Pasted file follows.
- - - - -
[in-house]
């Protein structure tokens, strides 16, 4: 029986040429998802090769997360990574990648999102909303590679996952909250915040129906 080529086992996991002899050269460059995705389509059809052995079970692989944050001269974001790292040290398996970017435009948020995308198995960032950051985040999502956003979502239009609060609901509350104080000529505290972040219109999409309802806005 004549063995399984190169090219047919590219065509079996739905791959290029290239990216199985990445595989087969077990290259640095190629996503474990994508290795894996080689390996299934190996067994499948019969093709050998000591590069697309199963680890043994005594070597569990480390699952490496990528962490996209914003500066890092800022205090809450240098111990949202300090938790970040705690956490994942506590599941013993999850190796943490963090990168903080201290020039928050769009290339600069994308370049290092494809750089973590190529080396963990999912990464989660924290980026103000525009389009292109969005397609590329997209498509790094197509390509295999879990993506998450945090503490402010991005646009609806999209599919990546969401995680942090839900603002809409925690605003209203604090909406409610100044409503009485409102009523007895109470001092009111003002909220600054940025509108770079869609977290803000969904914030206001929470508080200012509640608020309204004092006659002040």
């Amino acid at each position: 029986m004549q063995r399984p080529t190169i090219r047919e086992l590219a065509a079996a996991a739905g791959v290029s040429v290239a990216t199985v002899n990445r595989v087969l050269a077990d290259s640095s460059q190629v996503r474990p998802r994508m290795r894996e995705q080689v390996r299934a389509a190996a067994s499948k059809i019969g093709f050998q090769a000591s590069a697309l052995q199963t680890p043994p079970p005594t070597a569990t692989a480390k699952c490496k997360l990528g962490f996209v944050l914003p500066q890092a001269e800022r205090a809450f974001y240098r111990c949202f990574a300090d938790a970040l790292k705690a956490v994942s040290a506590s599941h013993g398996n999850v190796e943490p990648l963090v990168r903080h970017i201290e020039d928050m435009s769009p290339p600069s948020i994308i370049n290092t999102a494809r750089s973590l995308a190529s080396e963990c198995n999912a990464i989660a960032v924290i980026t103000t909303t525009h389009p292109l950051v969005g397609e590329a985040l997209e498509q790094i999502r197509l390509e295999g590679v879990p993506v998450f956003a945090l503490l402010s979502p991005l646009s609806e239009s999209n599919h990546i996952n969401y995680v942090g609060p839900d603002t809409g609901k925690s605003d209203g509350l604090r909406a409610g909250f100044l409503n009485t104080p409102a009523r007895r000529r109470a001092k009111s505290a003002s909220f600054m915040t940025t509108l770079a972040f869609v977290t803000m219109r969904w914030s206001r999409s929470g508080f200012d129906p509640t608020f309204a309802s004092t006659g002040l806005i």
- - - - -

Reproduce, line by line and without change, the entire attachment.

[in-house]
């Protein structure tokens, strides 16, 4: 029986040429998802090769997360990574990648999102909303590679996952909250915040129906 080529086992996991002899050269460059995705389509059809052995079970692989944050001269974001790292040290398996970017435009948020995308198995960032950051985040999502956003979502239009609060609901509350104080000529505290972040219109999409309802806005 004549063995399984190169090219047919590219065509079996739905791959290029290239990216199985990445595989087969077990290259640095190629996503474990994508290795894996080689390996299934190996067994499948019969093709050998000591590069697309199963680890043994005594070597569990480390699952490496990528962490996209914003500066890092800022205090809450240098111990949202300090938790970040705690956490994942506590599941013993999850190796943490963090990168903080201290020039928050769009290339600069994308370049290092494809750089973590190529080396963990999912990464989660924290980026103000525009389009292109969005397609590329997209498509790094197509390509295999879990993506998450945090503490402010991005646009609806999209599919990546969401995680942090839900603002809409925690605003209203604090909406409610100044409503009485409102009523007895109470001092009111003002909220600054940025509108770079869609977290803000969904914030206001929470508080200012509640608020309204004092006659002040």
């Amino acid at each position: 029986m004549q063995r399984p080529t190169i090219r047919e086992l590219a065509a079996a996991a739905g791959v290029s040429v290239a990216t199985v002899n990445r595989v087969l050269a077990d290259s640095s460059q190629v996503r474990p998802r994508m290795r894996e995705q080689v390996r299934a389509a190996a067994s499948k059809i019969g093709f050998q090769a000591s590069a697309l052995q199963t680890p043994p079970p005594t070597a569990t692989a480390k699952c490496k997360l990528g962490f996209v944050l914003p500066q890092a001269e800022r205090a809450f974001y240098r111990c949202f990574a300090d938790a970040l790292k705690a956490v994942s040290a506590s599941h013993g398996n999850v190796e943490p990648l963090v990168r903080h970017i201290e020039d928050m435009s769009p290339p600069s948020i994308i370049n290092t999102a494809r750089s973590l995308a190529s080396e963990c198995n999912a990464i989660a960032v924290i980026t103000t909303t525009h389009p292109l950051v969005g397609e590329a985040l997209e498509q790094i999502r197509l390509e295999g590679v879990p993506v998450f956003a945090l503490l402010s979502p991005l646009s609806e239009s999209n599919h990546i996952n969401y995680v942090g609060p839900d603002t809409g609901k925690s605003d209203g509350l604090r909406a409610g909250f100044l409503n009485t104080p409102a009523r007895r000529r109470a001092k009111s505290a003002s909220f600054m915040t940025t509108l770079a972040f869609v977290t803000m219109r969904w914030s206001r999409s929470g508080f200012d129906p509640t608020f309204a309802s004092t006659g002040l806005i």